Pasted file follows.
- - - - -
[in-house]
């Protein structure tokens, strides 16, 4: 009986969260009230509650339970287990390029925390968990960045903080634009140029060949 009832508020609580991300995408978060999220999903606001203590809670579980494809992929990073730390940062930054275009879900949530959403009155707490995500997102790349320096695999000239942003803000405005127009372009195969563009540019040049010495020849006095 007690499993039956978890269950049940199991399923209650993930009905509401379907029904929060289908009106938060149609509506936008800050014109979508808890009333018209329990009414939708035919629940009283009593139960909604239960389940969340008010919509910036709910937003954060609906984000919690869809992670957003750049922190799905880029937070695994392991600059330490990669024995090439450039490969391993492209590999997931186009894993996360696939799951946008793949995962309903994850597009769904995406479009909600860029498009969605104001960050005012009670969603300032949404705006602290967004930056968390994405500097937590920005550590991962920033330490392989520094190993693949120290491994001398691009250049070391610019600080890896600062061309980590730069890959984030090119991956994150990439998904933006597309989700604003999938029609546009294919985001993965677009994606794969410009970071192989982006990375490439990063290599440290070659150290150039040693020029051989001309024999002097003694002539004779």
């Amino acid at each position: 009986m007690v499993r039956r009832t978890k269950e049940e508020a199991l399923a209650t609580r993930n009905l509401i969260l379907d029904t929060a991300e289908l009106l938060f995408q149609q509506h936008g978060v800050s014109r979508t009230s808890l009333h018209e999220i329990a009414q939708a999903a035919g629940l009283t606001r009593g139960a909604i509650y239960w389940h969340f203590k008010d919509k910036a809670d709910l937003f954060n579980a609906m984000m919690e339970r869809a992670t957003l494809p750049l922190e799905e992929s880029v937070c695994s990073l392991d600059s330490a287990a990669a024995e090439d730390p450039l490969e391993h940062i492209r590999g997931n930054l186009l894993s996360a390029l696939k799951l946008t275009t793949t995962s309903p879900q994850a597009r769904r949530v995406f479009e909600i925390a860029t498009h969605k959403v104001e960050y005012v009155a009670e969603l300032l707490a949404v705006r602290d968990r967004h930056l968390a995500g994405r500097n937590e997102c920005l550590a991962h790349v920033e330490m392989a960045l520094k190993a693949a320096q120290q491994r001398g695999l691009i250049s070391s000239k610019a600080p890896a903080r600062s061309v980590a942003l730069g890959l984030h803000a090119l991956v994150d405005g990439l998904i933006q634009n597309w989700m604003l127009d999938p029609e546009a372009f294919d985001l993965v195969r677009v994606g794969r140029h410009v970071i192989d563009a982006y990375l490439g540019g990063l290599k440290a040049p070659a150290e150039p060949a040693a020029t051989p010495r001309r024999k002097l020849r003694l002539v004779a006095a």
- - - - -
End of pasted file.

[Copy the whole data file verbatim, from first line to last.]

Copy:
[in-house]
């Protein structure tokens, strides 16, 4: 009986969260009230509650339970287990390029925390968990960045903080634009140029060949 009832508020609580991300995408978060999220999903606001203590809670579980494809992929990073730390940062930054275009879900949530959403009155707490995500997102790349320096695999000239942003803000405005127009372009195969563009540019040049010495020849006095 007690499993039956978890269950049940199991399923209650993930009905509401379907029904929060289908009106938060149609509506936008800050014109979508808890009333018209329990009414939708035919629940009283009593139960909604239960389940969340008010919509910036709910937003954060609906984000919690869809992670957003750049922190799905880029937070695994392991600059330490990669024995090439450039490969391993492209590999997931186009894993996360696939799951946008793949995962309903994850597009769904995406479009909600860029498009969605104001960050005012009670969603300032949404705006602290967004930056968390994405500097937590920005550590991962920033330490392989520094190993693949120290491994001398691009250049070391610019600080890896600062061309980590730069890959984030090119991956994150990439998904933006597309989700604003999938029609546009294919985001993965677009994606794969410009970071192989982006990375490439990063290599440290070659150290150039040693020029051989001309024999002097003694002539004779």
């Amino acid at each position: 009986m007690v499993r039956r009832t978890k269950e049940e508020a199991l399923a209650t609580r993930n009905l509401i969260l379907d029904t929060a991300e289908l009106l938060f995408q149609q509506h936008g978060v800050s014109r979508t009230s808890l009333h018209e999220i329990a009414q939708a999903a035919g629940l009283t606001r009593g139960a909604i509650y239960w389940h969340f203590k008010d919509k910036a809670d709910l937003f954060n579980a609906m984000m919690e339970r869809a992670t957003l494809p750049l922190e799905e992929s880029v937070c695994s990073l392991d600059s330490a287990a990669a024995e090439d730390p450039l490969e391993h940062i492209r590999g997931n930054l186009l894993s996360a390029l696939k799951l946008t275009t793949t995962s309903p879900q994850a597009r769904r949530v995406f479009e909600i925390a860029t498009h969605k959403v104001e960050y005012v009155a009670e969603l300032l707490a949404v705006r602290d968990r967004h930056l968390a995500g994405r500097n937590e997102c920005l550590a991962h790349v920033e330490m392989a960045l520094k190993a693949a320096q120290q491994r001398g695999l691009i250049s070391s000239k610019a600080p890896a903080r600062s061309v980590a942003l730069g890959l984030h803000a090119l991956v994150d405005g990439l998904i933006q634009n597309w989700m604003l127009d999938p029609e546009a372009f294919d985001l993965v195969r677009v994606g794969r140029h410009v970071i192989d563009a982006y990375l490439g540019g990063l290599k440290a040049p070659a150290e150039p060949a040693a020029t051989p010495r001309r024999k002097l020849r003694l002539v004779a006095a």